The Supreme Court has provided some answers as to when “an employer may be held liable for employment discrimination based on the discriminatory animus of an employee who influenced, but did not make, the ultimate employment decision.” As I discussed in a post last month, the decision in Staub v. Proctor Hospital has been among the top employment cases to watch in 2011.
As a quick summary of the case – Staub, a hospital technician, sued his former employer, Proctor Hospital, alleging violations of the Uniformed Services Employment and Reemployment Rights Act (USERRA). He claims that he was terminated because of his supervisors’ hostility towards his military obligations – even though the VP of Human Resources was the one who pulled the trigger and terminated him. Thus, the determination of whether Staub’s military obligations were a motivating factor in his termination required the Court to explore the situation where the company official who terminated the employee had no discriminatory animus. That is where the Cat’s Paw theory comes in – the real question boils down to how far down the chain of non-decisionmakers can discriminatory animus exist and be imputed to the employer.
In this case, the VP of Human Resources received a report that Staub violated a disciplinary warning from one of his supervisors – who was “hostile to his military obligations.” After reviewing Staub’s personnel file, the VP of Human Resources fired him. Staub filed a grievance, claiming that the discipline was a product of fabrication, deriving from his supervisors’ disapproval of his recurring military obligations. While the VP of HR was not motivated by discriminatory animus, he contended that his supervisors unlawfully discriminated against him, in violation of USERRA.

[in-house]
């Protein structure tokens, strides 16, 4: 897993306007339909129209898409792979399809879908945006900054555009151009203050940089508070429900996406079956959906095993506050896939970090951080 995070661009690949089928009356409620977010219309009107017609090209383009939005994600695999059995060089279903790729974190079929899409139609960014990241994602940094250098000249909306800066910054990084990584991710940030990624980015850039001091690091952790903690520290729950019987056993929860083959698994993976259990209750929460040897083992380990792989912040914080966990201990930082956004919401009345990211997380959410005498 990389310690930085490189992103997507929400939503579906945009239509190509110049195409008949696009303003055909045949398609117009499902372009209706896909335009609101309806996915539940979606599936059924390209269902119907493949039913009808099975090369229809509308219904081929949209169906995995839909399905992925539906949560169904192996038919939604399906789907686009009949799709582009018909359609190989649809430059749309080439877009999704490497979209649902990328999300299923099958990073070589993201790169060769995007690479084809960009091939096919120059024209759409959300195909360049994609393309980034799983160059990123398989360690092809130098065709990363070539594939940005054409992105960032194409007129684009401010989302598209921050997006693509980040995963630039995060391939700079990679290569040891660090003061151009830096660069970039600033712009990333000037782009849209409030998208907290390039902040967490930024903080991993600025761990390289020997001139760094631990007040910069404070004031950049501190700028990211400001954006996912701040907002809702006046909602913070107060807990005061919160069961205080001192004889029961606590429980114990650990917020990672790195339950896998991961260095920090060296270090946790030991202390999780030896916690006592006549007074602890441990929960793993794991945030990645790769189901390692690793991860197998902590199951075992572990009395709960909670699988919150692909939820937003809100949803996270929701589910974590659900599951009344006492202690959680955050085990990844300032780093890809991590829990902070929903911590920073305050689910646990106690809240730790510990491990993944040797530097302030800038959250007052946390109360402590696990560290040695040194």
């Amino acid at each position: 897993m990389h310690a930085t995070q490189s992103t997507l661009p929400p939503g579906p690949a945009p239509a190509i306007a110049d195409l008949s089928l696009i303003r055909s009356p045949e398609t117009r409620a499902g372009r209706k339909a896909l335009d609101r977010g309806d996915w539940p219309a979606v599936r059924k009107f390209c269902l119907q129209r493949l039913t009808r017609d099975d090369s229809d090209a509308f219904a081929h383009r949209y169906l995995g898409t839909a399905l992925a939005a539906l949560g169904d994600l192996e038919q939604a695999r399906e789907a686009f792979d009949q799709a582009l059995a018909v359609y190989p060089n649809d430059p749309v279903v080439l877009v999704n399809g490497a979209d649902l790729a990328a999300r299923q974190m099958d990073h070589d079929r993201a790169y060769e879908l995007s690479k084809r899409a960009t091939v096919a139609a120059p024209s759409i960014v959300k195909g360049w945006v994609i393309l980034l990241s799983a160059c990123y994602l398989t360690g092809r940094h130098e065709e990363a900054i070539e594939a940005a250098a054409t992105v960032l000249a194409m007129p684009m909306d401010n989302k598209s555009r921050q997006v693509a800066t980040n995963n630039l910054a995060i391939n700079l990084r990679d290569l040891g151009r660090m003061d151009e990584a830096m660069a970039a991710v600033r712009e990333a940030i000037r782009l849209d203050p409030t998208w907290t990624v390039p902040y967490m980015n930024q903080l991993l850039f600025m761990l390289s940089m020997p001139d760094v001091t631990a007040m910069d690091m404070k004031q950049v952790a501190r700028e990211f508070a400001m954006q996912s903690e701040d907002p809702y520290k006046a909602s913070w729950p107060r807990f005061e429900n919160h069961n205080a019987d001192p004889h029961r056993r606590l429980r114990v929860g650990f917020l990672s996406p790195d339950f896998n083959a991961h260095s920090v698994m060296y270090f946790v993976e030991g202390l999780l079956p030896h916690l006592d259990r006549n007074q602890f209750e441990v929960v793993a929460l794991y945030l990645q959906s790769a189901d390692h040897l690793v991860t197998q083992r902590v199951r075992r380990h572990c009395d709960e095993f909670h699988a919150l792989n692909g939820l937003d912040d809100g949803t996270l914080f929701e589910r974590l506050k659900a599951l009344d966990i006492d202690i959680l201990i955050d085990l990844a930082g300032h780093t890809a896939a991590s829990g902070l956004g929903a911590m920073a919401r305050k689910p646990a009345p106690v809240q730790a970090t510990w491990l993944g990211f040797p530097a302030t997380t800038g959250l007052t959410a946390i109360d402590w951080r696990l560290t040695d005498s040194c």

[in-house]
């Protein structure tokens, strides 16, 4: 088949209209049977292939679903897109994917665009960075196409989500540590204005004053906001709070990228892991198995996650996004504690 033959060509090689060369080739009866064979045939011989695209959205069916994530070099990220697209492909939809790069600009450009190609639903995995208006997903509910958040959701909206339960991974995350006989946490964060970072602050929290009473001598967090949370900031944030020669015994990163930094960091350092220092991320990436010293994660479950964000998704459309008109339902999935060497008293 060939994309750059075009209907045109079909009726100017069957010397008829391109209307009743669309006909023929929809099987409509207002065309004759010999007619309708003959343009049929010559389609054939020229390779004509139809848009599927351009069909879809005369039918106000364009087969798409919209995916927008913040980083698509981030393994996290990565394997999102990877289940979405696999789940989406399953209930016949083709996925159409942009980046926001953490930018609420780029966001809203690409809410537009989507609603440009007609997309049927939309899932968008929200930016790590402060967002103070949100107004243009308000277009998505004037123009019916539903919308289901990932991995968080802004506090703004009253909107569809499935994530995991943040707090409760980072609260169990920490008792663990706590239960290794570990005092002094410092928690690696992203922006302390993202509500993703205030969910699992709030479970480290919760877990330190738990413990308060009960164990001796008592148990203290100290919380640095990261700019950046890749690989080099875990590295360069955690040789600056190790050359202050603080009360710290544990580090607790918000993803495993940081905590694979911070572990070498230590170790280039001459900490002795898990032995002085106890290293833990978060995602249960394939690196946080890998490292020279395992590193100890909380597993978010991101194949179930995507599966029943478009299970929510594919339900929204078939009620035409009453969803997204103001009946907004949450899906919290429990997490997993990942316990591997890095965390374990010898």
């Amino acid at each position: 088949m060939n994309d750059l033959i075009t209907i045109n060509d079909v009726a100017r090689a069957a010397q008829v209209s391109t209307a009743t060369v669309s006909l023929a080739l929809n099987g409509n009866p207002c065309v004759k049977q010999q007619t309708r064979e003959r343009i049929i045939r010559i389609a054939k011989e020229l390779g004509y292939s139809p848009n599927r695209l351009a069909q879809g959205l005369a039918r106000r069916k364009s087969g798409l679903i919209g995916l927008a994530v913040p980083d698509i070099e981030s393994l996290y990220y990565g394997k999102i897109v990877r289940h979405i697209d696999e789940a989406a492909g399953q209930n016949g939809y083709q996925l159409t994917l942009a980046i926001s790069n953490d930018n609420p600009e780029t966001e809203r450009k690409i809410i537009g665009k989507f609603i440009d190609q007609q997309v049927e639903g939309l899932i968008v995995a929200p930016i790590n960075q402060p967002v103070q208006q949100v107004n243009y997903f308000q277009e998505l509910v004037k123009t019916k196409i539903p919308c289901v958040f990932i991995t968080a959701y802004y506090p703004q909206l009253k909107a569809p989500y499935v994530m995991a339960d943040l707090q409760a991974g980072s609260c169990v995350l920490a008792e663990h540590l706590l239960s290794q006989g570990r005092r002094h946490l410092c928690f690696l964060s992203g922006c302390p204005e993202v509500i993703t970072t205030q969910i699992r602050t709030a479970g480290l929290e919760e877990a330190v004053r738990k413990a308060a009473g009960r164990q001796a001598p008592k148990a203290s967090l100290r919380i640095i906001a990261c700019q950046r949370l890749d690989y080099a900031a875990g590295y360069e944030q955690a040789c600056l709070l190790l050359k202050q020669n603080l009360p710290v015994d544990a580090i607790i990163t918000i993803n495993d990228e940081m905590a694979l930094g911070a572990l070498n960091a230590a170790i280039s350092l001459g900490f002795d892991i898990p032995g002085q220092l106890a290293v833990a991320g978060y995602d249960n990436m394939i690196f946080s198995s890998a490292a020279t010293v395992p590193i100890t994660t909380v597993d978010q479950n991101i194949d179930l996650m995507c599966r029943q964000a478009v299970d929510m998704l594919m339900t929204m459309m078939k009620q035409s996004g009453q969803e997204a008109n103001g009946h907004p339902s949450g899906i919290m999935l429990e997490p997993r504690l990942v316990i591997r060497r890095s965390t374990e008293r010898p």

In reversing the Seventh Circuit’s decision and remanding the case, the Court held that an employer is liable under the Cat’s Paw theory if: (1) a supervisor performs an act motivated by discriminatory animus (in this case, hostility towards the military); (2) the act is intended by the supervisor to cause an adverse employment action; and (3) the act is a proximate cause of the ultimate employment action. “[I]f the employer’s investigation results in an adverse action for reasons unrelated to the supervisor’s original biased action . . . then the employer will not be liable.”
What companies should remember after this case: When terminating employees, companies need to take a close look at the process leading up to the termination. There are many questions companies should ask: Why is the company taking the adverse action? What led to that decision? Who provided input into this decision? Was any input from a supervisor “rubber-stamped” or did Human Resources conduct an independent investigation?
While the court did not create a solid rule that an independent investigation will foreclose liability under the Cat’s Paw theory, it is among the most important things a company can do to protect itself from claims brought under this theory.
The Supreme Court recently articulated the zone of interest test for Title VII retaliation claims, so between these two cases, employers have a myriad of issues to consider when determining whether a termination is permissible. Because the language of USERRA closely resembles that of Title VII, the Court will likely choose to extend the Staub reasoning to Title VII cases in the future.
Want to read more about the Cat’s paw theory? Check out:
- The SCOTUSblog opinion recap offering a great summary of case.
- The Connecticut Employment Law Blog , describing this case as “the most significant of this year’s Court term.”
- The FMLA Insights Blog explaining that the case is “a clear victory for plaintiffs and plaintiffs’ attorneys, particularly in jurisdictions such as the Seventh Circuit (which encompasses Illinois, Indiana and Wisconsin) that had previously adopted more limited versions of the ‘cat’s paw’ theory.”